Our mission - improving, restoring and preserving sight - reflects the purpose of an academic medical center. We combine patient care, vision research and education to accomplish our mission. Research studies are an important part of our mission because they help us learn about the eye in its normal and altered state. This knowledge can lead to improved patient care, therapies and treatments.
Nearly all major medical advances arose through clinical trials. Clinical trials examine new ways to prevent, diagnose, or treat disease. Treatments might use new drugs or a new combination of drugs, new surgical procedures or devices, or new ways to use existing treatments. The ultimate goal of most clinical trials is to determine if the new test or treatment is safe and whether it works.
People participate in research for a number of reasons. Many people participate in order to help others and to contribute to moving our understanding of eye disease forward. Patients with an eye condition also might participate to help others in the future, but they may also participate to possibly receive the newest treatment and to have the additional care and attention from the research staff. Ultimately, the decision to participate in a research study is a personal one.
All research studies have rules about who can and cannot participate. These are referred to as inclusion and exclusion criteria. These criteria may include factors such as age, gender, the type and severity of eye disease, whether they have received any previous treatments, and whether they have any other medical conditions.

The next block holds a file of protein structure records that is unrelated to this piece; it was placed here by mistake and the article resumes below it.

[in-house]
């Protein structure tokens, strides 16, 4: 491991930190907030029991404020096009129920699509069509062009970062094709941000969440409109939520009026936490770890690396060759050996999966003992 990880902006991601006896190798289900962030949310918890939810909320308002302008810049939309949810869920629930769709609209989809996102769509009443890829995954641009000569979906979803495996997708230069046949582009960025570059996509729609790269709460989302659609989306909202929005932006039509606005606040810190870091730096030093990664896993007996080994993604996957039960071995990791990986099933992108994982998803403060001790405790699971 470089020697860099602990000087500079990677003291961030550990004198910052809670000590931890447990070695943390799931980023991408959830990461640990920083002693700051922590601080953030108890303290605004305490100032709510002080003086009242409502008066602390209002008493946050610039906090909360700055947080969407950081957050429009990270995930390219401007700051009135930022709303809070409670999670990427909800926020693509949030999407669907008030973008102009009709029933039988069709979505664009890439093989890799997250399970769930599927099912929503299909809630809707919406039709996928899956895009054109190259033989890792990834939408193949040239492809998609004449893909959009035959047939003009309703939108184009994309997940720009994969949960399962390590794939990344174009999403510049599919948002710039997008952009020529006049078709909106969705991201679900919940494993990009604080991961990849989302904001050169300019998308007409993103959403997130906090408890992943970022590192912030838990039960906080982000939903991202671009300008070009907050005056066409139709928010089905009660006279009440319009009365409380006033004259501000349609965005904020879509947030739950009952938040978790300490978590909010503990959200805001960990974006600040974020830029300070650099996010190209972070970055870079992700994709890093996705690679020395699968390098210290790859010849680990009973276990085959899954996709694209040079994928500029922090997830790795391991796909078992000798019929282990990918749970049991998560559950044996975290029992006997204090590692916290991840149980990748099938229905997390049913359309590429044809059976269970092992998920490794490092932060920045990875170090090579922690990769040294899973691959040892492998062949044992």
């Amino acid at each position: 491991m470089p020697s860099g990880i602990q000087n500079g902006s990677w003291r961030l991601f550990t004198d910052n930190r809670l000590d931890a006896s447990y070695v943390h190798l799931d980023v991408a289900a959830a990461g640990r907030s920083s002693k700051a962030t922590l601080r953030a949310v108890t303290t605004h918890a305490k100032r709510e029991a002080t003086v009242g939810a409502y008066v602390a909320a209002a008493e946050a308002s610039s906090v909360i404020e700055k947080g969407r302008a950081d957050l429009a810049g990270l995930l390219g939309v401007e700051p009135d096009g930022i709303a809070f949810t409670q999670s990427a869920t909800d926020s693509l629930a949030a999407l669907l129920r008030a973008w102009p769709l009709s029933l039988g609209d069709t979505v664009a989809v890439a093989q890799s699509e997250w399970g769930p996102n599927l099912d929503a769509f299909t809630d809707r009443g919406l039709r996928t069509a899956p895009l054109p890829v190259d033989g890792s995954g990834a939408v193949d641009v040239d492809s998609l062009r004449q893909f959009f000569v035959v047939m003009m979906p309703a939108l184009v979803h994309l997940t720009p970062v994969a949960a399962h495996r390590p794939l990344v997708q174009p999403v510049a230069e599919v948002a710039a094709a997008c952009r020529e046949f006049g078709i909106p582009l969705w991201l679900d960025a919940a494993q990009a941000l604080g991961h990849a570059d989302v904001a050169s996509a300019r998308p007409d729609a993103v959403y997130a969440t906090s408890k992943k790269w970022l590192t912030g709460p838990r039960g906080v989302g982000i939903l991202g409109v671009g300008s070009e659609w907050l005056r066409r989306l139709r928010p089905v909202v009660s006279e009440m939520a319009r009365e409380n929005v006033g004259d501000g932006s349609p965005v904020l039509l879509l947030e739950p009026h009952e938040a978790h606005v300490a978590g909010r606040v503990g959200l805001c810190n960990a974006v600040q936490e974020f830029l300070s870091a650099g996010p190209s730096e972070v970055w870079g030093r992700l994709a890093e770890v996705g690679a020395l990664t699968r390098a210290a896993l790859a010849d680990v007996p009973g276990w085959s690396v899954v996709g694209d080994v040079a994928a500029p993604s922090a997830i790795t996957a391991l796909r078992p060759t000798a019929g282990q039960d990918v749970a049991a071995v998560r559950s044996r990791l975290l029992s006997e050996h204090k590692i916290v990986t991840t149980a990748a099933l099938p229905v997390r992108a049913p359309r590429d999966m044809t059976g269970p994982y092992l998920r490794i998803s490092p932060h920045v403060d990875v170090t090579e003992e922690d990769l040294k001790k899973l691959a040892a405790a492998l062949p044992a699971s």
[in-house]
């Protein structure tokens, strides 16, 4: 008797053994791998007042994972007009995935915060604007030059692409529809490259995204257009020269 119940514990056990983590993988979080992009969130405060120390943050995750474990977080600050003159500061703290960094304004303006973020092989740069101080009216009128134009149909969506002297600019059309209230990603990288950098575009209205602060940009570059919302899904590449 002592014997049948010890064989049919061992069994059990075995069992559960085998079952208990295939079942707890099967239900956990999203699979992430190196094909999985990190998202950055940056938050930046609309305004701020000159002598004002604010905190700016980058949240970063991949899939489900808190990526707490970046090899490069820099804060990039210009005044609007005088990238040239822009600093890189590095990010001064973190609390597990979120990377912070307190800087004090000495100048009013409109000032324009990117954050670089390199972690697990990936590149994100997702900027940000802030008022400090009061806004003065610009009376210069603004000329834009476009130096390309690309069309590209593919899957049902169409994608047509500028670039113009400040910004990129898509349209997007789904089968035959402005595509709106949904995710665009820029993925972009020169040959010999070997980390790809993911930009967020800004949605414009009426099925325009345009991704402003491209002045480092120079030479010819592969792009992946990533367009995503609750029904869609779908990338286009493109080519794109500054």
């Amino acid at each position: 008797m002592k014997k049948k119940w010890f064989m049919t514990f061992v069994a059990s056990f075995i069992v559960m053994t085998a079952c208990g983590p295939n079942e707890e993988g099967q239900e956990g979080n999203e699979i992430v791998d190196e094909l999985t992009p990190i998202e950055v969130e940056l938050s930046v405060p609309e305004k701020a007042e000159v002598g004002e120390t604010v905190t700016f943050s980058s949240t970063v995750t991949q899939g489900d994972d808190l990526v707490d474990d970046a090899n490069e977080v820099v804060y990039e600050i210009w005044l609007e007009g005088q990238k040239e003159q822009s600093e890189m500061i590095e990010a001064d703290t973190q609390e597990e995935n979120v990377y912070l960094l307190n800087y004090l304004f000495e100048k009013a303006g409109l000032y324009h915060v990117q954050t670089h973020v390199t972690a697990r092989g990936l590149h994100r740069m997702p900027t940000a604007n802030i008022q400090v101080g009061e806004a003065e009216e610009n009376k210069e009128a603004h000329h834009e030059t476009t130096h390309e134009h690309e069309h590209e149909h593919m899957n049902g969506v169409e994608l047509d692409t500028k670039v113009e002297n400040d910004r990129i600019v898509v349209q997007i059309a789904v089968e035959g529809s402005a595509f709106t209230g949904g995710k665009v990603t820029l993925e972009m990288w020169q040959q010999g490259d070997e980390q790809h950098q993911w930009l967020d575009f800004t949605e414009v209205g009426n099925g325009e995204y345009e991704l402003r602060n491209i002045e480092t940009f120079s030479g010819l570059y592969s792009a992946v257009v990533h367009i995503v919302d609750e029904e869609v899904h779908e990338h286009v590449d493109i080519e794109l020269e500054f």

Many types of people can participate in research studies. While most people who participate have some type of eye disease, many studies also include healthy volunteers. A healthy volunteer is someone who has no significant health problems. When developing a new tool, such as a new retinal imaging device, healthy volunteers can help researchers learn how well the device works. In clinical trials, healthy volunteers might serve as controls - they would receive the same test, procedure, or drug the patient group receives. Researchers can then learn a great deal by comparing the patient group with the healthy volunteers.
All studies involving human research volunteers must be approved and monitored by an Institutional Review Board (IRB) to ensure that the volunteers who participate are treated ethically and are protected. An IRB is a committee that consists of medical professionals, non-medical professionals, and members of the community.
Before a potential research volunteer decides to participate in a study, it is important to ensure that they have been provided with all of the necessary information in order to make an informed decision. A member of the research team will explain the details of the study. They will review an informed consent document with you, which includes information about the purpose of the study, required procedures, and the potential risks and benefits associated with participating. This process of providing information will continue throughout the study.
If you decide to enroll in a study, the informed consent document will be signed. However, informed consent is not a contract. You are free to withdraw from the study at any time. If you decide to leave a study, you will not be penalized and will still be able to receive standard treatment appropriate for your eye condition.